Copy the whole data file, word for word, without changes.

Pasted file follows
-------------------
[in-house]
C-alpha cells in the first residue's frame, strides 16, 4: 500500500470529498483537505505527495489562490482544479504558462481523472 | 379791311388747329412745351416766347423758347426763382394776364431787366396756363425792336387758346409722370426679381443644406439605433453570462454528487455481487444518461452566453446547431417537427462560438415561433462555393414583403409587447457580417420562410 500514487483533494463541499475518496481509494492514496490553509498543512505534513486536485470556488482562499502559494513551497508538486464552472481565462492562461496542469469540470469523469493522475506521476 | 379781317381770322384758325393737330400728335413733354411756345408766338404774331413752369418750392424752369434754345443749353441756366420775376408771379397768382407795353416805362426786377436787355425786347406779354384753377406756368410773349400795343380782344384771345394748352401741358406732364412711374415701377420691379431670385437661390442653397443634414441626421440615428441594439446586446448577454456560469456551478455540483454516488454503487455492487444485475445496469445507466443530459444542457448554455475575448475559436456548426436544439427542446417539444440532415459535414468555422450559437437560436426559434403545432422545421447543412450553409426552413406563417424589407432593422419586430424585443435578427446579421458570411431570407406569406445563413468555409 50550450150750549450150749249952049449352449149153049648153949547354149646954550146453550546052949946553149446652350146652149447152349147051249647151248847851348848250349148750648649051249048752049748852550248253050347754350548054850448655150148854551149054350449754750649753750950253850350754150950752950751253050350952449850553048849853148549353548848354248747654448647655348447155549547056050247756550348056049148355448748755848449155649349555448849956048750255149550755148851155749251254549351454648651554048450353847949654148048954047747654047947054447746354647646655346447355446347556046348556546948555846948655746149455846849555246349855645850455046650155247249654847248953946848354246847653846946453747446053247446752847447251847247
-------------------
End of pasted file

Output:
[in-house]
C-alpha cells in the first residue's frame, strides 16, 4: 500500500470529498483537505505527495489562490482544479504558462481523472 | 379791311388747329412745351416766347423758347426763382394776364431787366396756363425792336387758346409722370426679381443644406439605433453570462454528487455481487444518461452566453446547431417537427462560438415561433462555393414583403409587447457580417420562410 500514487483533494463541499475518496481509494492514496490553509498543512505534513486536485470556488482562499502559494513551497508538486464552472481565462492562461496542469469540470469523469493522475506521476 | 379781317381770322384758325393737330400728335413733354411756345408766338404774331413752369418750392424752369434754345443749353441756366420775376408771379397768382407795353416805362426786377436787355425786347406779354384753377406756368410773349400795343380782344384771345394748352401741358406732364412711374415701377420691379431670385437661390442653397443634414441626421440615428441594439446586446448577454456560469456551478455540483454516488454503487455492487444485475445496469445507466443530459444542457448554455475575448475559436456548426436544439427542446417539444440532415459535414468555422450559437437560436426559434403545432422545421447543412450553409426552413406563417424589407432593422419586430424585443435578427446579421458570411431570407406569406445563413468555409 50550450150750549450150749249952049449352449149153049648153949547354149646954550146453550546052949946553149446652350146652149447152349147051249647151248847851348848250349148750648649051249048752049748852550248253050347754350548054850448655150148854551149054350449754750649753750950253850350754150950752950751253050350952449850553048849853148549353548848354248747654448647655348447155549547056050247756550348056049148355448748755848449155649349555448849956048750255149550755148851155749251254549351454648651554048450353847949654148048954047747654047947054447746354647646655346447355446347556046348556546948555846948655746149455846849555246349855645850455046650155247249654847248953946848354246847653846946453747446053247446752847447251847247